During his first two years in the residency program, Rodrigo struggled to complete certain practical requirements as part of the rotations. The hospital granted him extensions during each year to complete remedial training, and he ultimately returned to good standing in the program. At the end of his second year, Rodrigo took part three of the USMLE and failed. After reporting the results to the hospital, he was granted an extension on his second year to study for the exam.
During his communications with the hospital about the test results, Rodrigo reported that he was suffering from a sleep disorder and other issues brought on by the stress of the program and trying to pass the USMLE. He took part three of the USMLE a second time, and again he failed. The hospital reminded him that another failed attempt to pass the USMLE would result in termination from the residency program. He was granted a leave of absence to prepare for the exam, but he again failed to pass it.
Was Rodrigo Entitled to a Reasonable Accommodation?
After striking out on part three of the USMLE, Rodrigo told the hospital that test taking was difficult for him and he was certain that fatigue due to his sleep disorder was the major factor in his poor test scores. Pursuant to the hospital’s policy, he wasn’t offered a third-year contract and was terminated from the residency program.
Rodrigo requested reinstatement on the grounds that the hospital failed to accommodate his severe insomnia brought about by the stress of the program and trying to pass the USMLE. The hospital denied his request, and he sued, claiming discrimination under the ADA. After the trial court granted the hospital’s request for summary judgment (dismissal of the case without a trial), Rodrigo appealed to the 7th Circuit.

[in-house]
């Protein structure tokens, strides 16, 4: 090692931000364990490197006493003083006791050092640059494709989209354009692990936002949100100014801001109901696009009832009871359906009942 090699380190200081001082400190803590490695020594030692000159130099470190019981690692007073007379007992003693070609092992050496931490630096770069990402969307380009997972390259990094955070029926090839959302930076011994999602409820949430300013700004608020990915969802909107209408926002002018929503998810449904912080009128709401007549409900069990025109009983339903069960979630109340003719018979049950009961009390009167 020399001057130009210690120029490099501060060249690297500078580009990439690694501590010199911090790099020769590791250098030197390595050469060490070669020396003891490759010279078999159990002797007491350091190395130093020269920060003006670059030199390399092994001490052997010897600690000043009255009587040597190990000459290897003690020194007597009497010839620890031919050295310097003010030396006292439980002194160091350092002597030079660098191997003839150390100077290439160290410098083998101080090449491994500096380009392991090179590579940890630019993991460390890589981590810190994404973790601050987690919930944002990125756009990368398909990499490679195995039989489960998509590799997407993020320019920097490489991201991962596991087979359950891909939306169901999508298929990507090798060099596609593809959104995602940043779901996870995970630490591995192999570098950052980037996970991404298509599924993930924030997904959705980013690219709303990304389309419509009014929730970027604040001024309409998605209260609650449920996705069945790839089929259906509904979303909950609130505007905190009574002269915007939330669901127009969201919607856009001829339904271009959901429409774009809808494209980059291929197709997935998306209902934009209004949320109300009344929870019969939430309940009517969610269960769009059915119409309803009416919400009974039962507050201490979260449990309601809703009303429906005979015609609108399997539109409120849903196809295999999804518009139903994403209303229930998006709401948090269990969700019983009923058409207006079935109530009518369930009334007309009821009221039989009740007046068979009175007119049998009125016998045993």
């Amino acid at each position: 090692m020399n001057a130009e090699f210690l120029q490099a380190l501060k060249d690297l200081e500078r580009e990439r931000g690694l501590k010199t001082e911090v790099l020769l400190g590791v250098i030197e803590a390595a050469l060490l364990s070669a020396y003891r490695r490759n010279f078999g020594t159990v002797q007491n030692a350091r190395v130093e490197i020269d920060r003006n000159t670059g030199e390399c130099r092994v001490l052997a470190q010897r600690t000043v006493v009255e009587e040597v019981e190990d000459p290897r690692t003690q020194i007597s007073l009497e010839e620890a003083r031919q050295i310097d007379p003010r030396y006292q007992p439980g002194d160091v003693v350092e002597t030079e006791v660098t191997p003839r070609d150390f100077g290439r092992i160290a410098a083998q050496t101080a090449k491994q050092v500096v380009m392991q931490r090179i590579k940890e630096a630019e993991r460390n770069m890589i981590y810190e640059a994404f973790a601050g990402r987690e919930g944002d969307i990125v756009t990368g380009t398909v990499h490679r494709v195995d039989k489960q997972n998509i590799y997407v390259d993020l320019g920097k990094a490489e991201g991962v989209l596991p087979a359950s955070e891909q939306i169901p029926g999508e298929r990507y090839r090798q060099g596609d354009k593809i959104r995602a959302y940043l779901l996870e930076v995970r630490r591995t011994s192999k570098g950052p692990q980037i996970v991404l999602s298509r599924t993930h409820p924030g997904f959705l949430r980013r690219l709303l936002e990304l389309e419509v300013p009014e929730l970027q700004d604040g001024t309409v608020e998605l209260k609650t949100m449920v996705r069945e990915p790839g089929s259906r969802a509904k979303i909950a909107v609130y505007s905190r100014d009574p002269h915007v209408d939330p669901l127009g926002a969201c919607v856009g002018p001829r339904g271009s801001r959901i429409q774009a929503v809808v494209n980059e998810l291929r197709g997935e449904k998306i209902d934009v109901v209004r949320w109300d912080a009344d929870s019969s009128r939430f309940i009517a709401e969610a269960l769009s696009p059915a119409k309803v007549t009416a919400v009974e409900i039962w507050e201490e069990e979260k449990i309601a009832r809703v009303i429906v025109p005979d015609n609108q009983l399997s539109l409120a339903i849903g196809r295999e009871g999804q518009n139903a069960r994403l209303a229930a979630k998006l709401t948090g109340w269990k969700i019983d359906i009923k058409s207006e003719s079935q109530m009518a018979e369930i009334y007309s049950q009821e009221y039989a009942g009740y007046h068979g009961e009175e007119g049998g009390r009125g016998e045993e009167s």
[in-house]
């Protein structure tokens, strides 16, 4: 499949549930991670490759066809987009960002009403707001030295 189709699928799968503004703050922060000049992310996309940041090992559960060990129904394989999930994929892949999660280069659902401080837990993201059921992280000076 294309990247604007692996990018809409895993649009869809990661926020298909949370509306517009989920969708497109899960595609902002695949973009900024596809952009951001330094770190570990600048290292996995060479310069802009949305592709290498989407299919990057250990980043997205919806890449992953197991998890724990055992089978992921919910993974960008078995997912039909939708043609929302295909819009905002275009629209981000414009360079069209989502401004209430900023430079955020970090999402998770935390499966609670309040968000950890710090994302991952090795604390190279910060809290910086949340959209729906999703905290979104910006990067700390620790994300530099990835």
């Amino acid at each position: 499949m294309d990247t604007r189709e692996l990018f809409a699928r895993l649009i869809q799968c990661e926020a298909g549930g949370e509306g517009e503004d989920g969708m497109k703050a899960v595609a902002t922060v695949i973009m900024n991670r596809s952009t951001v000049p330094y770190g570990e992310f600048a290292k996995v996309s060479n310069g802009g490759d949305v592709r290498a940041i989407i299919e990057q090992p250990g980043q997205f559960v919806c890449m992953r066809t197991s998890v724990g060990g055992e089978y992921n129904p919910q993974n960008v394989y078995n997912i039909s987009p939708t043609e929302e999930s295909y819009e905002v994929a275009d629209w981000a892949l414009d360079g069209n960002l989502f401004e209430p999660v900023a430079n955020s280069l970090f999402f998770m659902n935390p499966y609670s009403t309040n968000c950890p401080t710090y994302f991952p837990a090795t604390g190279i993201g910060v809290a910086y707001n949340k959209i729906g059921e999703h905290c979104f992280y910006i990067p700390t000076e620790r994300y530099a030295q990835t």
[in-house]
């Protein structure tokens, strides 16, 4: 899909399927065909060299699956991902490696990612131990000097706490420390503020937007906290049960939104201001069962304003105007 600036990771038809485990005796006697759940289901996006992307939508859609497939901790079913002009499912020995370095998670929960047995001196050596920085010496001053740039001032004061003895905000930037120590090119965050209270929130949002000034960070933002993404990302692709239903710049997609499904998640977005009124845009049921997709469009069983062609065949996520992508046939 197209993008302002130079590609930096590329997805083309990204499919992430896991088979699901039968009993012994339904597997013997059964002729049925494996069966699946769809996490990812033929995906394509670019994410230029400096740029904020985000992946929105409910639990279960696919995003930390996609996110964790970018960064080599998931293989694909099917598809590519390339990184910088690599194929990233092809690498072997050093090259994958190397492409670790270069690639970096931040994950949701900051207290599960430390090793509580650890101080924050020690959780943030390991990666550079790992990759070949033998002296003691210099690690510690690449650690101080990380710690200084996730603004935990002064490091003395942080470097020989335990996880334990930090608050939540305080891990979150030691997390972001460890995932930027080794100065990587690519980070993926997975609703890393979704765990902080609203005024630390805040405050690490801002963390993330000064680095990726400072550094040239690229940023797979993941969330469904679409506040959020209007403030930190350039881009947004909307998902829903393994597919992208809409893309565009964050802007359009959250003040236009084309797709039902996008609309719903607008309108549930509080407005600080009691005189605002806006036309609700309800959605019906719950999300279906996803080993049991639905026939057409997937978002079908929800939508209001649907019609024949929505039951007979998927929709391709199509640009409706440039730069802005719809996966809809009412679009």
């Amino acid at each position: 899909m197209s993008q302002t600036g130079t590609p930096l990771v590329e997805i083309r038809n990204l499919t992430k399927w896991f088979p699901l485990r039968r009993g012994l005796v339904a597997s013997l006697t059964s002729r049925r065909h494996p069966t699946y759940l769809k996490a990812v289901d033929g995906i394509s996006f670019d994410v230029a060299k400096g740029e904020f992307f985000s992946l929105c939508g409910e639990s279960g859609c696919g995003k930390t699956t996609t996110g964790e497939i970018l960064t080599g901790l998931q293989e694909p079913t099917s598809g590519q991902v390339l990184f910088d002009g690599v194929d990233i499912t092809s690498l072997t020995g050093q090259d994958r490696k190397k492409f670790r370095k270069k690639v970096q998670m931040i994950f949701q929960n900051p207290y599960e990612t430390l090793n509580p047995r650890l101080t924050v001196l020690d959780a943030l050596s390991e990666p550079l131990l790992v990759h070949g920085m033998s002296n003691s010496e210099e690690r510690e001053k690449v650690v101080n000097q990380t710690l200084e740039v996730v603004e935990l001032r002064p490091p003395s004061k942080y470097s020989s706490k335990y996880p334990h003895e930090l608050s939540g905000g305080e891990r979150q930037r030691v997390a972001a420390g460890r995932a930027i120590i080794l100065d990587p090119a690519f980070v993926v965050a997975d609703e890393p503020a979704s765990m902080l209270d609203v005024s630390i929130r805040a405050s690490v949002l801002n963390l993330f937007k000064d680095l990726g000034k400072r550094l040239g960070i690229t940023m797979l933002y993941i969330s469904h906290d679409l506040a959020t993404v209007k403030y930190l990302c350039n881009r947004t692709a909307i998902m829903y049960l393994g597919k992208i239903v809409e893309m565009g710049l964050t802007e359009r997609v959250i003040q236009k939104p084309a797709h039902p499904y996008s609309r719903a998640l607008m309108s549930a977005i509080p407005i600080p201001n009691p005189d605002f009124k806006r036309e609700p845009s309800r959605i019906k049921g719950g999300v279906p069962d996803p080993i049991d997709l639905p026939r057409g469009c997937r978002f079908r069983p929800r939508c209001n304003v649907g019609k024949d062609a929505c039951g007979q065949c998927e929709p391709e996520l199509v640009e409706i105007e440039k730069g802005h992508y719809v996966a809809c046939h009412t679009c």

On appeal, the hospital argued that Rodrigo wasn’t a qualified individual under the ADA, and therefore, no accommodation was necessary. The court of appeals agreed, explaining that although Rodrigo was an employee in the residency program, he wasn’t entitled to advance through the program unless he met certain prerequisites, such as passing part three of the USMLE.
The court relied on the hospital’s written policies and job descriptions, which made clear that to advance to the third year of the residency program, Rodrigo was required to successfully complete the first two years of the practical training and pass part three of the USMLE in no more than three attempts. If he failed to meet those requirements, he was simply ineligible to advance. Because he wasn’t qualified for a third-year residency position, he wasn’t entitled to a reasonable accommodation under the ADA.
It should be noted that the hospital did provide an accommodation to assist Rodrigo in taking part three of the USMLE for the third time: It allowed him to take three weeks off to prepare for the exam. Employers may need to consider such accommodations when they are necessary to assist disabled employees in taking tests. Rodrigo v. Carle Foundation Hospital, No. 16-1403 (7th Cir., Jan. 2, 2018).
So what can you and your company learn from this case? The bottom line is that clearly written job requirements and qualifications, along with clear job descriptions, will help you comply with the ADA. Such documents have the added benefit of letting your employees know what is expected of them.
This article, slightly modified to note recent updates, was featured in the February 2018 issue of the Wisconsin Employment Law Letter, which is co-edited by Axley Brynelson Attorneys Saul Glazer and Michael Modl and published by BLR®—Business & Legal Resources. Reproduced here with the permission of BLR®—Business & Legal Resources.